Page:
And this knowledge of Christ, according to the measure of Jewish hopes even by His own chosen ones, was only "after the flesh" (2 Cor. 5:16); for it linked their expectations with this earth merely. It did not take them out of the system of human affections and associations, or guide them into the apprehension of any heavenly inheritance in and with Him. For this rests in the revelation of Him as Head of the church, and this character of Messiah is to be known only by the ministry of the Holy Ghost among the saints.
The second character of the Christ, Head of the church, with its resulting power in the church or body mystical, I judge to have been the mystery laid up in the purpose of God, but hid from ages and generations, i.e., not disclosed in former times or by previous dispensations (Rom. 16:25, Eph. 3:5). And there is involved in its very nature, if I may so speak, a necessity for its being thus hidden: for the blessed Lord entered into the character of Head of the church on His entrance into His heavenly glory, and this resulted from Israel's rejection of Him; so that the revelation of the Christ as Head of His body the church has to await the manifestation of Israel's apostacy, and thus could not, by dispensations, have been disclosed till the apostacy was so evidenced. That the Lord's entrance into His present glory in heaven resulted from Israel's apostacy, among other passages, is intimated by His own words in the presence of the great organs of Jewish unbelief, in the day of the power of darkness. When challenged of the elders, chief priests, and scribes, to say whether He were "The Christ the Son of God," after speaking in terms full of righteous condemnation of them, He convicts as it were the place of judgment, that behold iniquity was there, saying, "If I tell you, ye will not believe; and if I also ask you, ye will not answer me, or let me go." He adds, "From henceforth (ἁπὸ τοῦ νῖν) shall ye see the Son of man sit on the right hand of the power of God;" that is, that now was the time of exalting Him to His heavenly glory, since Israel had rejected Him, giving Him no place of glory on earth (Luke 22:68-69).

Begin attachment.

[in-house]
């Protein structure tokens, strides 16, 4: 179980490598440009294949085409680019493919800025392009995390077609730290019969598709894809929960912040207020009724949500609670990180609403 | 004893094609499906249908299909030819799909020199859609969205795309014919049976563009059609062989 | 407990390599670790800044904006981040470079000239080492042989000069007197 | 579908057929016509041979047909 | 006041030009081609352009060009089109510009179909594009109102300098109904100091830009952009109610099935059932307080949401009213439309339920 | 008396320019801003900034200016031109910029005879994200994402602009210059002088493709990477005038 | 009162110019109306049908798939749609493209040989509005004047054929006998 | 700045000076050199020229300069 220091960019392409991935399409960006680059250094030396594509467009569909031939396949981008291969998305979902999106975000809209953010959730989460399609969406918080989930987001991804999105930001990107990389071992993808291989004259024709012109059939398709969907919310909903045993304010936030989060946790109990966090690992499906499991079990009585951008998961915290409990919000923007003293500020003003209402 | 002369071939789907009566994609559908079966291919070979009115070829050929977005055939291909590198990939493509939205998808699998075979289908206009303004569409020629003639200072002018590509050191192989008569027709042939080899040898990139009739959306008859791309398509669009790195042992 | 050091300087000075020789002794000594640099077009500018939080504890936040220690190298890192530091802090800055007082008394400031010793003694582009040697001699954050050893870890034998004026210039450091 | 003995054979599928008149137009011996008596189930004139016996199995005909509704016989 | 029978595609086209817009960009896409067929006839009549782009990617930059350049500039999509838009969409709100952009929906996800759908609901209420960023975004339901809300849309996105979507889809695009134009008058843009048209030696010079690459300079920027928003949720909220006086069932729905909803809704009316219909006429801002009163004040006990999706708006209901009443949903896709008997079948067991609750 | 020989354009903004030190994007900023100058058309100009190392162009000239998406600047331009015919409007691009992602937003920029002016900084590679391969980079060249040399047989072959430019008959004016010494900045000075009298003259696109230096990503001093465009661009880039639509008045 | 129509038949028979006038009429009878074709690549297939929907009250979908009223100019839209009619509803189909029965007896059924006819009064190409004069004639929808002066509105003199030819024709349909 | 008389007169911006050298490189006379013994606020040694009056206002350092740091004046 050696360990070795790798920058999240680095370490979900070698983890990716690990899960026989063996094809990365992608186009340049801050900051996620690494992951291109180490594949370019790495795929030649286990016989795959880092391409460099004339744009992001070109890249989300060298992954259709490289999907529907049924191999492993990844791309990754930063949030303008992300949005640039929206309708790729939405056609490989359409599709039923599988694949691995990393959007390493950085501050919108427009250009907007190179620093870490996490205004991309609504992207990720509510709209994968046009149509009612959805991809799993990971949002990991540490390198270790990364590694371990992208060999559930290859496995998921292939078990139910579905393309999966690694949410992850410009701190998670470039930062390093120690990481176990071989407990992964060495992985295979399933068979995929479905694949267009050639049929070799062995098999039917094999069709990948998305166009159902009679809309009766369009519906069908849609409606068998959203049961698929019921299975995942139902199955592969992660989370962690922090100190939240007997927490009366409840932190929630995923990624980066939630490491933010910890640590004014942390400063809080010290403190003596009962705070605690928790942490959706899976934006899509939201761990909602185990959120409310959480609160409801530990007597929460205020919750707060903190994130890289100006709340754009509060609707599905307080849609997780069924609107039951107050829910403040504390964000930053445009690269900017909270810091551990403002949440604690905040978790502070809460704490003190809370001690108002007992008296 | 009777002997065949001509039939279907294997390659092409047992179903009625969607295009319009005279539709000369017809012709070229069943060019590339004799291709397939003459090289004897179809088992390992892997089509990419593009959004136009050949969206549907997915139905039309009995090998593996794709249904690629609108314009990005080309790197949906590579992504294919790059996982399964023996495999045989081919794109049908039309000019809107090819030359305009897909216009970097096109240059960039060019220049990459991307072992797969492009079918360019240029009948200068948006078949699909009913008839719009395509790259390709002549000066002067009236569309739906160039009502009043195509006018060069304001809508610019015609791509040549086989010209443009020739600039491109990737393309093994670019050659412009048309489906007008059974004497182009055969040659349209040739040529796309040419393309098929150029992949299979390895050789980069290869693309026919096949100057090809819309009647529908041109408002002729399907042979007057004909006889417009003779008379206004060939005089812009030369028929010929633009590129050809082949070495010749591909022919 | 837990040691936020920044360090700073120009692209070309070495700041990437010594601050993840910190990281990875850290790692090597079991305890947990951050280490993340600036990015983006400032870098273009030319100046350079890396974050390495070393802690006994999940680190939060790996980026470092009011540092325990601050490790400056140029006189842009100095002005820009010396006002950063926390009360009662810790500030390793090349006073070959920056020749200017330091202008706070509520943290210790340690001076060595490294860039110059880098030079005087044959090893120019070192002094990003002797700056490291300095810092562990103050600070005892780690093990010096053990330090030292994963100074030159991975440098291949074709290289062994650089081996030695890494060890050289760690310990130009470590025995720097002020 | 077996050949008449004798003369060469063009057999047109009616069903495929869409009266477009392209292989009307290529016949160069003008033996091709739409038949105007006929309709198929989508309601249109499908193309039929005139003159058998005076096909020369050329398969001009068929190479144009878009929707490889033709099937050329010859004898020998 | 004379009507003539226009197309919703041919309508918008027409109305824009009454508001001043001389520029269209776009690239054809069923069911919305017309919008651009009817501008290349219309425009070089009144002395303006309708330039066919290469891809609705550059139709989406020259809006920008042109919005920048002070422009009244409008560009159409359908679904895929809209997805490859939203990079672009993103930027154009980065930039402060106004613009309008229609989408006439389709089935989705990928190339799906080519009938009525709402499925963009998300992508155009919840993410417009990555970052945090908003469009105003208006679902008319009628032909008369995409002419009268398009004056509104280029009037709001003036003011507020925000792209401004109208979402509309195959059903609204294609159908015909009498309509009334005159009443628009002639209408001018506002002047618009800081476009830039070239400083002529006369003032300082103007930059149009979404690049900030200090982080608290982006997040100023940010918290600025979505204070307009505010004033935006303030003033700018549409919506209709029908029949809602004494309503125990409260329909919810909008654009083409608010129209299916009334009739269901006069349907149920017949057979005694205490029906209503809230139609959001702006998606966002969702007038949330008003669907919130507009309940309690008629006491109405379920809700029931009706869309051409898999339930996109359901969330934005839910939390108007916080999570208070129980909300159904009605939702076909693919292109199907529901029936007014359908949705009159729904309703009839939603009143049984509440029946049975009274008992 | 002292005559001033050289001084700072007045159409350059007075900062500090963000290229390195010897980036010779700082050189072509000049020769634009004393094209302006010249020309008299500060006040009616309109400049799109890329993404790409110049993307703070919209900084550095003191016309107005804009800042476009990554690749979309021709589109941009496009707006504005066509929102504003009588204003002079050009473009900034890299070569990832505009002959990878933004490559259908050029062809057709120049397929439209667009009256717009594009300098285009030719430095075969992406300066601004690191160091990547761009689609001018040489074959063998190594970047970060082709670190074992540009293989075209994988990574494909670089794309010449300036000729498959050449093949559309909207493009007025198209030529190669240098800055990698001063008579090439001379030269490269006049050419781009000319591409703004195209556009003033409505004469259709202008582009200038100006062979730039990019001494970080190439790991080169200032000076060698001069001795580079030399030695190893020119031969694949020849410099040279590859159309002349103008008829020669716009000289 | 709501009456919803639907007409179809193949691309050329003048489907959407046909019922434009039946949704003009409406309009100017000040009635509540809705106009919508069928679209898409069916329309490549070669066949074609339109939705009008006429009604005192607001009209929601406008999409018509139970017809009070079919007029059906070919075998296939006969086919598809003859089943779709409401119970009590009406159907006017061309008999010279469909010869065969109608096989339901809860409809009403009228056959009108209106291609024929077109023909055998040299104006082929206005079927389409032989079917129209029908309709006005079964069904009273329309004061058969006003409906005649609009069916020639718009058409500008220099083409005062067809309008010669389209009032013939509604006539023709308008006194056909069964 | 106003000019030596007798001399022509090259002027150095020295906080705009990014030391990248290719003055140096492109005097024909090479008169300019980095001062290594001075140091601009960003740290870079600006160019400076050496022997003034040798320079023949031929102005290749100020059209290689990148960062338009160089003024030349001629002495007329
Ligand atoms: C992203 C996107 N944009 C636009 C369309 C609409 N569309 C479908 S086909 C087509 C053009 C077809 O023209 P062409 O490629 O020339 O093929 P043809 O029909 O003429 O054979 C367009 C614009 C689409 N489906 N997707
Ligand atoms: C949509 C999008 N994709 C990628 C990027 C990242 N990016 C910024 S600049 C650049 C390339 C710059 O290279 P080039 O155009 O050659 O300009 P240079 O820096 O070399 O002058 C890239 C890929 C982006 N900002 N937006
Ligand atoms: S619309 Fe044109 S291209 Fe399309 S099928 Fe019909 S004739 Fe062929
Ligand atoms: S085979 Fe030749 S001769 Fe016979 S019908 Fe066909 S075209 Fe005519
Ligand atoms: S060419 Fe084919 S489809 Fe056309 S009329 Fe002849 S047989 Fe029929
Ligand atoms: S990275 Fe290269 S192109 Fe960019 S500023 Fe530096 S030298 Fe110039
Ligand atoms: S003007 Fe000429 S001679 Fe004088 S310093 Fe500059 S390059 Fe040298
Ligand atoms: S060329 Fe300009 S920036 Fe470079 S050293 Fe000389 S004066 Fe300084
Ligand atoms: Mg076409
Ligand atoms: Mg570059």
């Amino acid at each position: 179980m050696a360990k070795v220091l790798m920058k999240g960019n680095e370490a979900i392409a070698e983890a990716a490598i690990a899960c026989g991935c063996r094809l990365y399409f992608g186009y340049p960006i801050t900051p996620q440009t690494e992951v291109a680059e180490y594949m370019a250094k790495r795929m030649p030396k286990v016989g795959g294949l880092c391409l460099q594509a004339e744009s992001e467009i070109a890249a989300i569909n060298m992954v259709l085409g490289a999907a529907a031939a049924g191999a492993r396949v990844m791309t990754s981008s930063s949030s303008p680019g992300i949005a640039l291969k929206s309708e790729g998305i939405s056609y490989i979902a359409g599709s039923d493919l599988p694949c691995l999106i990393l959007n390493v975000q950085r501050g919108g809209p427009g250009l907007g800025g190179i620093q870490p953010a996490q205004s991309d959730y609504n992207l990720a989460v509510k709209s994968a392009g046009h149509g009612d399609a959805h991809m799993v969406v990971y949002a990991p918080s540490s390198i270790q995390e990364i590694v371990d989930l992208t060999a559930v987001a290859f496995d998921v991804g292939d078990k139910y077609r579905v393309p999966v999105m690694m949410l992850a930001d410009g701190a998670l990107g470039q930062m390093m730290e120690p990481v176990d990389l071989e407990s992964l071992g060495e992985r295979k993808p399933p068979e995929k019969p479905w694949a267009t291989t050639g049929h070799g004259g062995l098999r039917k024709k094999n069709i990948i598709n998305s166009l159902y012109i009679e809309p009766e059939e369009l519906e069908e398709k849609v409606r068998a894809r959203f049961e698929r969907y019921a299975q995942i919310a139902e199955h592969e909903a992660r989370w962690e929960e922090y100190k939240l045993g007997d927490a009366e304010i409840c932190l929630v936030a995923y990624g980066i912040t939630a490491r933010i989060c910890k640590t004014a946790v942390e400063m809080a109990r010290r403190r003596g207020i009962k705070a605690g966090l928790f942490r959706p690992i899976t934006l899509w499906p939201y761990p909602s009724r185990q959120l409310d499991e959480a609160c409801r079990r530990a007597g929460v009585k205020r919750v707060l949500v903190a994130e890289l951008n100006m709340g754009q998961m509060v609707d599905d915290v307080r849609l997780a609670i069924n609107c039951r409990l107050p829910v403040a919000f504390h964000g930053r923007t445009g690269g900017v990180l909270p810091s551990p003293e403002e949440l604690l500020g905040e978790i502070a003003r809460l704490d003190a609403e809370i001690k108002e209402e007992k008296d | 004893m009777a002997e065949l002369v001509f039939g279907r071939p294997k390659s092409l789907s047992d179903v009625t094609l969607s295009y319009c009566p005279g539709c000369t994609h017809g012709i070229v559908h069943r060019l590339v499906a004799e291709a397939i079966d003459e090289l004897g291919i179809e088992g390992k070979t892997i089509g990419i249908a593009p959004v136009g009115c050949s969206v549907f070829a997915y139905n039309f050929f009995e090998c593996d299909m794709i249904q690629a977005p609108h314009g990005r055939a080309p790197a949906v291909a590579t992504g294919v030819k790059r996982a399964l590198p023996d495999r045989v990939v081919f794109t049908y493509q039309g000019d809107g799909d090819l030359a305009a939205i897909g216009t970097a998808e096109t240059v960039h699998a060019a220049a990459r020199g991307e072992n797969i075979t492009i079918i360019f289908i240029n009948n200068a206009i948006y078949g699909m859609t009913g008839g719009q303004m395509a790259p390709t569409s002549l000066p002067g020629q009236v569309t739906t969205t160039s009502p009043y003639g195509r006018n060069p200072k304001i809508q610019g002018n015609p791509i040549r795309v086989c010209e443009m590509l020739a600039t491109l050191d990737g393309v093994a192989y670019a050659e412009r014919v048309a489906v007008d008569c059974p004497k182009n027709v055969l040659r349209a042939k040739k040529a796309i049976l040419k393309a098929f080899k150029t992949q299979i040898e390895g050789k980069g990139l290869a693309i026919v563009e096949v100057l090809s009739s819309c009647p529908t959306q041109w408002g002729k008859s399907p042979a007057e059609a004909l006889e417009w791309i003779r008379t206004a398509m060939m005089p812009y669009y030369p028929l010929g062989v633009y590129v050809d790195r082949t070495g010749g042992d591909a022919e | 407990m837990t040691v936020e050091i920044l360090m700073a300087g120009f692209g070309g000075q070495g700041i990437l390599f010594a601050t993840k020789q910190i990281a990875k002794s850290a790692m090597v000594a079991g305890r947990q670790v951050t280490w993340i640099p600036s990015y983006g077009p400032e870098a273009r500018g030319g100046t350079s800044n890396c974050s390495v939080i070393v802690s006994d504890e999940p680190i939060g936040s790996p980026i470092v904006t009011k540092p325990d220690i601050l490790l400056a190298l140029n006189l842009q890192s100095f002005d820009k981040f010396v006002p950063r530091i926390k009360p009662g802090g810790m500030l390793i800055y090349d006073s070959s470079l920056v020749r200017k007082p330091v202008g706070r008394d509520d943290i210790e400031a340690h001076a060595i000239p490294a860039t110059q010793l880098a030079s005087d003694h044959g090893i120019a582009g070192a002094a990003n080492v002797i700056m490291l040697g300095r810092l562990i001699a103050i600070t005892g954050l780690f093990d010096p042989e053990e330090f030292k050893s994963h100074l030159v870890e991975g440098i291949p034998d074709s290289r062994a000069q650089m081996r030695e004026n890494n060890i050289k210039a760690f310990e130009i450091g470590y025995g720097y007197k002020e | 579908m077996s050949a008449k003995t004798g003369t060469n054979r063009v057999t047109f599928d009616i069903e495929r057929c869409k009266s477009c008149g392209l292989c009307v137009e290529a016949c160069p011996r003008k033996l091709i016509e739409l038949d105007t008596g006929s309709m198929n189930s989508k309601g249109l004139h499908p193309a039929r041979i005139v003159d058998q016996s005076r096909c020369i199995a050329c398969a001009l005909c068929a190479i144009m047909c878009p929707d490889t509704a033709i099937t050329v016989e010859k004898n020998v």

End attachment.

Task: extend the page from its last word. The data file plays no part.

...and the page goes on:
The Father has thus made man's wrath to praise Him. The Christ has lost His earthly glory for a season, being the Heir of the vineyard and yet cast out by the vineyard's wicked husbandmen; but the Father has raised the rejected Stone to the highest, and thus prepared larger joys and new honours to await Him in the coming day of the revelation of His glory.
During this present age (while waiting for Him Who has turned away His face in righteous anger from the house of Israel, until He repent and leave a blessing behind Him, Isa. 8:17) the Christ, as "Head over all things to His church, is gathering His saints by His word and Spirit. The saints, "whose conversation is in heaven," who "sit in heavenly places," by the ministry of the Spirit, shall be brought to their perfect measure, and thus being constituted "the family in heaven," who are knit together in "the knowledge of the Son of God," will have their place with the Son in the Father's house; and in His, the Son's, kingdom (Eph. 4:13, Isa. 14:1, Rev. 3:21).